Baker’s Dozen barndance

Also known as Krivo Sadovsko.

There are 2 recordings of a tune by this name.

Baker's Dozen has been added to 24 tunebooks.

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One setting

X: 1
T: Baker's Dozen
R: barndance
M: 4/4
L: 1/8
K: Cmaj
|:[M:13/8] E2 EF^GA BcA B2B2 | Bdc B2A BcA B2B2 | E2 EF^GA BcA B2B2 | ^GBA ^G2E A^GF EDE2 :|
|: [M:13/8] Bdc B2A cBA ^GAB2 | Bdc B2A cBA ^GFE2 :|
|: de e2e2 e2d dcd2 | cd d2d2 d2c cBc2 |
Bc c2c2 c2B BAB2| [M:14/8]^GAB2 Bdc BAB2-B3 |
[M:13/8]cd d2d2 d2c cBc2 | Bc c2c2 c2B BAB2 |
^GAB2 Bdc BAB2B2 |^GBA ^G2E A^GF E2E2 :|

Seven comments

Background

No, its not irish, but it is on one of the Andy Irvine albums on this site. Rain on the Roof.
No, its not a barn dance, but a krivo horo.
No, its not C major, but a more obscure Balkan mode.
But, it’s not too hard to play, a damn good session tune. The third part in particular is quite simple to pick up real time.
Hope you don’t mind.

Discography

Just checked the submitted "Rain of the Roof" details.
This tune is the third in the Pamela’s Ruchenitsa set. The full set of tunes is.
Pamela’s Ruchenitsa
Gruncharsko Horo
Baker’s Dozen

Krivo Horo

Little hint for any whistle player:
Do not worry about the strange mode used, transpose it from c to d and and you will have the Dmaj scale with an added Bflat. The latter can be played by closing all holes but the second from the top on most whistles. Bflat is not so good in tune sometimes, but maybe that’s adding to the exotic flavour, too.
This scale is used very often in Balcan / Klezmer music - Any names for it?

The “obscure mode”

Well, I meant obscure in the ITM context. About a third of the Balkan tunes i play are in this mode. Your question prompted me to chase up the name of the mode in my scattered references. I think I found it. The name seems to depend on the tradition you come from.
Freygish (Klezmer)
Hijaz (Arabic)
Ahava Raba
altered or augmented Phrygian
If anyone more knowledgeable on music theory can correct me, please do so.
I enjoy playing tunes in this mode, as it creates a very specific feel.

Spanish Phrygian

I love this scale - guitarists use it a lot. Warning: please don’t read on if theory bores you! Ahava Rabba is the formal Jewish term for it I think, and Freygish is just Yiddish for (Jewish-type-of-) Phrygian. I have a feeling that Altered/Augmented Phrygian is a bit unusual to find in modern terminology. In Western terminology it is most often known as the Phrygian Dominant, or Spanish Phrygian because it sounds like Spanish flamenco music. It’s basically a Phrygian scale but with a major 3rd, or some musicians prefer to think of it as the 5th mode of the Harmonic Minor scale.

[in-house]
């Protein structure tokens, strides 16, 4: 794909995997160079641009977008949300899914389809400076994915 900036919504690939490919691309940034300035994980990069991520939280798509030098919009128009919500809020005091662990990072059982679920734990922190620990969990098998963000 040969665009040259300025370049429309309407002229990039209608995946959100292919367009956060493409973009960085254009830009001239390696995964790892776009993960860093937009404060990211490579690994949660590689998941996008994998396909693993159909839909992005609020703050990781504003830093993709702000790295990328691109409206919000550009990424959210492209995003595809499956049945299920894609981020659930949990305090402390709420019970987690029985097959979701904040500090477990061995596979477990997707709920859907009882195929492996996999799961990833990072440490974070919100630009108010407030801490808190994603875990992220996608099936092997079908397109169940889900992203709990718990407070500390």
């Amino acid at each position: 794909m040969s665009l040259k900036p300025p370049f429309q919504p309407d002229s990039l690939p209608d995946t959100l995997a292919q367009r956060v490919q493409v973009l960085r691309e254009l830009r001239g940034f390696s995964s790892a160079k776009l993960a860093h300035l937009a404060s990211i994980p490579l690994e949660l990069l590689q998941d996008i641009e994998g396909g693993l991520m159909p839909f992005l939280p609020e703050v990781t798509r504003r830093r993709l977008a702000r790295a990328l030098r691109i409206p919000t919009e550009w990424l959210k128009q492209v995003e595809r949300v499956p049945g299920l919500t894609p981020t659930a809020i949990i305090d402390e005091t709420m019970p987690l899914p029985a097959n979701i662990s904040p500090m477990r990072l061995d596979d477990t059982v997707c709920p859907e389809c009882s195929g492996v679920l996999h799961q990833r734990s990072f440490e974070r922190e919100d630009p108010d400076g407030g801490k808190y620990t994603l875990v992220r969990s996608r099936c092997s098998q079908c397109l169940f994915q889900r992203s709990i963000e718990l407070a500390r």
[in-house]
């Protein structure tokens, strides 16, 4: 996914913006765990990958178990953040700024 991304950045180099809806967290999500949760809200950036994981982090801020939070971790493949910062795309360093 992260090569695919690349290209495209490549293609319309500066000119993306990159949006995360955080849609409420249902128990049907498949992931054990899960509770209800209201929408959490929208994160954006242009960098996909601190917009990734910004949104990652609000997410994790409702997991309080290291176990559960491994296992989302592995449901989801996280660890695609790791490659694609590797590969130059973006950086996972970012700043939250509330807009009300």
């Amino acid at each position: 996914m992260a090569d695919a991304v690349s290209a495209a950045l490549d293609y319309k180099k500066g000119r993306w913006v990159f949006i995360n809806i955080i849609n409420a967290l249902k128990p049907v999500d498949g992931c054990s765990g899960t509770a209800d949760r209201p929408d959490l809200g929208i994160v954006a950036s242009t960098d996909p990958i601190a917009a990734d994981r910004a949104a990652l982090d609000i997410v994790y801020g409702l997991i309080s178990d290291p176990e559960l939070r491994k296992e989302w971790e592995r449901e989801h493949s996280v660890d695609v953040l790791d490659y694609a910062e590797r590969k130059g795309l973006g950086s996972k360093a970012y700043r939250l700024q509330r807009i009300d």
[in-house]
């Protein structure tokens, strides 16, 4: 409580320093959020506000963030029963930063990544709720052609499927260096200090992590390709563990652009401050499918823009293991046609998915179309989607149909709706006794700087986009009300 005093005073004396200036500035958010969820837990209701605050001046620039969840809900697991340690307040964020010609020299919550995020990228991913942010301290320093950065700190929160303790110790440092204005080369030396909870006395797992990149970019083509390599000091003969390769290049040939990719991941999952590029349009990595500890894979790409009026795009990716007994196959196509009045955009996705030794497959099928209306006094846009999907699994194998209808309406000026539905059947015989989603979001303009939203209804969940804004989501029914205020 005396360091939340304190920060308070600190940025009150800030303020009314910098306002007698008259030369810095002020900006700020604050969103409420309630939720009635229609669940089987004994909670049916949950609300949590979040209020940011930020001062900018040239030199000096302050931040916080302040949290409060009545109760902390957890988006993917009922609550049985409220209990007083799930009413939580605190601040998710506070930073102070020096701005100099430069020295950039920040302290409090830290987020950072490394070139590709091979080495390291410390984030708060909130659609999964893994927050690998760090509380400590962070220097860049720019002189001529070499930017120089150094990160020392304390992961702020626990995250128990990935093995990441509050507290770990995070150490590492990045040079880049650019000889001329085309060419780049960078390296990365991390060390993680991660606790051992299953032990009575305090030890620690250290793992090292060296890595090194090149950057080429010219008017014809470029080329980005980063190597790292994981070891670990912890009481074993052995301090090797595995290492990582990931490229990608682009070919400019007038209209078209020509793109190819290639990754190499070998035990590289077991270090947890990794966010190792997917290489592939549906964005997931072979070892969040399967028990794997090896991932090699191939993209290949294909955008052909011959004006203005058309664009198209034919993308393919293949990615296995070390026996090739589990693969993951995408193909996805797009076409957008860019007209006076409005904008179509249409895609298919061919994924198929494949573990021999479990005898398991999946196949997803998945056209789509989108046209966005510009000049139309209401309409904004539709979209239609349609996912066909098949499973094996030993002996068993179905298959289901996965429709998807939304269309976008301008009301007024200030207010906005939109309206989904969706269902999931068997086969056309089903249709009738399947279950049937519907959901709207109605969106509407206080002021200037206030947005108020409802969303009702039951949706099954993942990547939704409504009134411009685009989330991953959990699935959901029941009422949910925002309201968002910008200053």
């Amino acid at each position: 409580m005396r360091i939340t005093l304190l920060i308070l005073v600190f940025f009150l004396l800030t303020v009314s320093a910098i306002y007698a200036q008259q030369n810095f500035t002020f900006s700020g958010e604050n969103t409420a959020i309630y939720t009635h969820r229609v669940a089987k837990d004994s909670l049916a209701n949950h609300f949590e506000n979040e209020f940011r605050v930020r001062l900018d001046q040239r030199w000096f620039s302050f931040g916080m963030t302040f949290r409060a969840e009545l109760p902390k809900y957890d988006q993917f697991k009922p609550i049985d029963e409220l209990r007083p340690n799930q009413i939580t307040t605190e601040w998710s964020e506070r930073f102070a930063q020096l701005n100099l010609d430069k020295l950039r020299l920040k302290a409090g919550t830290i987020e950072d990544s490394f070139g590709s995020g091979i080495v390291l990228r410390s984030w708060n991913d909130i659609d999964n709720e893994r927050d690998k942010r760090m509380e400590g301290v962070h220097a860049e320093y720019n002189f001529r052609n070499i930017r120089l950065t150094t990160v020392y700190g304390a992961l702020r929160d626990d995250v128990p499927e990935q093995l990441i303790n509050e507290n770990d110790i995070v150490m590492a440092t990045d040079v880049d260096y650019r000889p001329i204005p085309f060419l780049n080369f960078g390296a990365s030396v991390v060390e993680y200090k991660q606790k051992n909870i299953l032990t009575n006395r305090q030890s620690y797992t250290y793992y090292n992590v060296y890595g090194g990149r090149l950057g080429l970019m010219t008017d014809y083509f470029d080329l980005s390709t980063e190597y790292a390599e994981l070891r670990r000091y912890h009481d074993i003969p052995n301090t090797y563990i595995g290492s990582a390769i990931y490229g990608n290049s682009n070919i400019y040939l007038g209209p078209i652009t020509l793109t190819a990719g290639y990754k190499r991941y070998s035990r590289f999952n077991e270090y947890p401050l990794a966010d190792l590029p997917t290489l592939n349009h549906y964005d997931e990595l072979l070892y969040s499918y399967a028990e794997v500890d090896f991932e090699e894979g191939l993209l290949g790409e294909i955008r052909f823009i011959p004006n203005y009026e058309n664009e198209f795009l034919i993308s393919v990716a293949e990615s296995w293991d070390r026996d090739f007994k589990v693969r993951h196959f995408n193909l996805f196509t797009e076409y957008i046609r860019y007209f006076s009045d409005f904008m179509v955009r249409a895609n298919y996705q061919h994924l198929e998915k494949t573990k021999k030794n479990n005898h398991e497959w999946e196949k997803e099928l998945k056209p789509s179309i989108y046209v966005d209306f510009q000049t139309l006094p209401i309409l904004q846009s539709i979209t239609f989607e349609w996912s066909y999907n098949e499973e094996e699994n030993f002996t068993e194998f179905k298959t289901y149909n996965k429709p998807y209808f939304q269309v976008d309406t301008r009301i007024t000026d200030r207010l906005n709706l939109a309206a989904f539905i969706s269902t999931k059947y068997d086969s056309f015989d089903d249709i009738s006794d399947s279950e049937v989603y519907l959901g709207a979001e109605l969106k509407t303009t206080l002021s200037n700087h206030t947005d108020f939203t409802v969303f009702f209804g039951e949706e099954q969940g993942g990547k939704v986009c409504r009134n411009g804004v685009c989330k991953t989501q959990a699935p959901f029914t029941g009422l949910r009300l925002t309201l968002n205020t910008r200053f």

Sorry to be boring but I forgot to mention 2 more common names for the benefit of urs and neil - the Spanish Gypsy scale, and (less commonly) Phrygian Major.

We Need A Place For These - Not ‘barndances’

The joys of mixed meter and crazy modes. The longest I think I’ve played or danced was 21/16. Yeah, I spent a little time in the former Jugoslavia. I love those Macedonian white wines and the plum brandies, well, some of them.

Basically, for those with the curiosity, the rhythmic definition is in long (3 count) and short (2 count) beats, and a knowing percussionist is nice to have on hand, to give that extra swing at 1 and the following two beats, in that swing and roll. 7/8 is a common time signature for the Balkans and comes in three flavours:

|N3 N2 N2| long-short-short
|N2 N3 N2| short-long-short
|N2 N2 N3| short-short-long

- or the way you tap your feet, or the beat you follow in dancing to this dance music…

For a nice collection I recommend:

"The Balkan Folkdance Music Gig Book"
by Maimon Miller - a fine fiddler, musician and person

Available also from Andy’s Front Hall:

http://www.andysfronthall.com/

Maybe someday we’ll have a MISCELLANEOUS section for this site instead of dumping it all here under ‘Barndance’, including compositions by folk who aren’t sure of what they’ve composed or who’ve never danced a ‘barndance’ but just like the name, so they call their effort a ‘barndance’. Well, hell, they’ve all been played or danced in barns in various times and places so why not lump everything under the one heading, eh? Sorry, GRRRRR!-umble, hiss, POP!